The theoretical framework developed here delineates the biological and paleontological circumstances under which the observed durations and diversities of fossil taxa will be significantly affected by three time-dependent sampling biases. The pull of the Recent and the loss of fossiliferous sediments shorten the observed durations of ancient taxa, as compared to the observed durations of Recent taxa. By contrast, the duration truncation mechanism lengthens the observed durations of ancient, as compared to more recent, taxa. Both the pull of the Recent and loss of fossiliferous sediments decrease the observed diversity of ancient, as compared to contemporary, communities.
This theoretical framework is built on four parameters: the extinction and origination rates q and p; the fossilization rate, v; and the fossil loss rate, h. I derive formulas for the observed durations and diversities of fossil taxa in terms of these parameters and develop a method of estimating these parameters. The estimation procedure is applied to the bivalve families, and I provide statistical evidence for the conclusion that q – p < 0 for bivalve families, and hence that bivalve diversity has been increasing through time. The theory predicts that a certain fraction of an extinct fauna will be represented by only one fossil, and hence will have an observed duration of zero. As the record becomes poorer, this fraction increases. For bivalves I assume that families known from only one stage have an observed duration of zero, and exploit this assumption to estimate h and v/p.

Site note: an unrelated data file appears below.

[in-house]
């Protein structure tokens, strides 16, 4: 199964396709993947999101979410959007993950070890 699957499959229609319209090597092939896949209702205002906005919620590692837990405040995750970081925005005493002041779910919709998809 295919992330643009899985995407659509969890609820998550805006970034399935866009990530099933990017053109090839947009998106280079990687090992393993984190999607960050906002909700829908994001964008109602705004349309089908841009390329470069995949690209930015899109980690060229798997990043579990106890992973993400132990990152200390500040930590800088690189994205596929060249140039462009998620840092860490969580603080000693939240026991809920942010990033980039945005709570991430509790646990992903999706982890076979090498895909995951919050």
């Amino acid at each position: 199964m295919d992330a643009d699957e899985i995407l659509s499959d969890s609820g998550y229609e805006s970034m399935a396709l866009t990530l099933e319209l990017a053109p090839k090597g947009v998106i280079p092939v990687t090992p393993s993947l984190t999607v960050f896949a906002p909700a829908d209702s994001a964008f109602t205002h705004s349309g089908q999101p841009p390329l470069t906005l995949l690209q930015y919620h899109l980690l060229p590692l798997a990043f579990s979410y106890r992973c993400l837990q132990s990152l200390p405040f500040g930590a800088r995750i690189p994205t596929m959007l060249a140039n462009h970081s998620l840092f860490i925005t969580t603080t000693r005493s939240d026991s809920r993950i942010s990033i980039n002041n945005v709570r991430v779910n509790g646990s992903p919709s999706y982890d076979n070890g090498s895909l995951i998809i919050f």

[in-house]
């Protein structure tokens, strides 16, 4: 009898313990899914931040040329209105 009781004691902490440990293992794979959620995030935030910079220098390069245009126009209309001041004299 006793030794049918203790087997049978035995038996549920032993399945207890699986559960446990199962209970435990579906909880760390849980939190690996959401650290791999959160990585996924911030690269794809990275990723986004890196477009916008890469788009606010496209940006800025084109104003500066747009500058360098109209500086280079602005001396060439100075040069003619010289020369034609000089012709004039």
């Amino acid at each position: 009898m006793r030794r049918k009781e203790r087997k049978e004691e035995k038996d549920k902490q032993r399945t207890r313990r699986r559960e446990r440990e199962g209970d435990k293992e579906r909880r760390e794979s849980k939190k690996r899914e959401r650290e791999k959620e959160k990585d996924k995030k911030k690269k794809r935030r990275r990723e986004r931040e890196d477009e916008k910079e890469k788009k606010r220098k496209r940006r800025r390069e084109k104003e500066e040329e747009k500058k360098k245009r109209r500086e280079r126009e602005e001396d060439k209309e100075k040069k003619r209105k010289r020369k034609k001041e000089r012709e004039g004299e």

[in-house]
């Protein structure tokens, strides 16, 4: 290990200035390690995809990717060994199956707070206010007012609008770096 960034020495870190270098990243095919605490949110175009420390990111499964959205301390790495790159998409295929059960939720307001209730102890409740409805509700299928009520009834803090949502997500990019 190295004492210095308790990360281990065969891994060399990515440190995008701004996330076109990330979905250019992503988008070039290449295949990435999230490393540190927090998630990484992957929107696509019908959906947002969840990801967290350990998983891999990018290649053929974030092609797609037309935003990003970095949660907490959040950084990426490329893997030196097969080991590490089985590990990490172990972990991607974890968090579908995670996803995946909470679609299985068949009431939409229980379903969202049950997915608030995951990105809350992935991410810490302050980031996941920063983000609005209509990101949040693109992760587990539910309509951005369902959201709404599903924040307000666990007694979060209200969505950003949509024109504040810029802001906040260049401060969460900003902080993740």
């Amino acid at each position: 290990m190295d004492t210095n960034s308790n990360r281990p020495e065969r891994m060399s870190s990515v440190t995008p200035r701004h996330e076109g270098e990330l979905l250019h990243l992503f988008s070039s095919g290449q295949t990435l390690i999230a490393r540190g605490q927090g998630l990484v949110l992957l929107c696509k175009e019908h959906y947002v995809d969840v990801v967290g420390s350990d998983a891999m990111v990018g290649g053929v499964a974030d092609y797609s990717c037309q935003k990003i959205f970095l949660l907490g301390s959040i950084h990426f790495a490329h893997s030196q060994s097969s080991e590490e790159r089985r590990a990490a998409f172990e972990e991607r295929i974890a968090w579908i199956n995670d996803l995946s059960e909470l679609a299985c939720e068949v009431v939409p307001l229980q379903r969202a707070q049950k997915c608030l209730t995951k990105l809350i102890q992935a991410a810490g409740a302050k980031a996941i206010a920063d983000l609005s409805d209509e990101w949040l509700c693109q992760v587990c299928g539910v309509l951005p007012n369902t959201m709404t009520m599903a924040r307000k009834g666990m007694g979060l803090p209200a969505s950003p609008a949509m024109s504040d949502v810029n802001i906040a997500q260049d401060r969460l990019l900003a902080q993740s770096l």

To evaluate the errors made in applying the model to the bivalves, I estimate several parameters in two different ways and find the estimates to be consistent. Additionally, I argue that the errors caused by the simplifying assumptions of the model are less than the sampling errors inherent in estimating p, q, h, and v.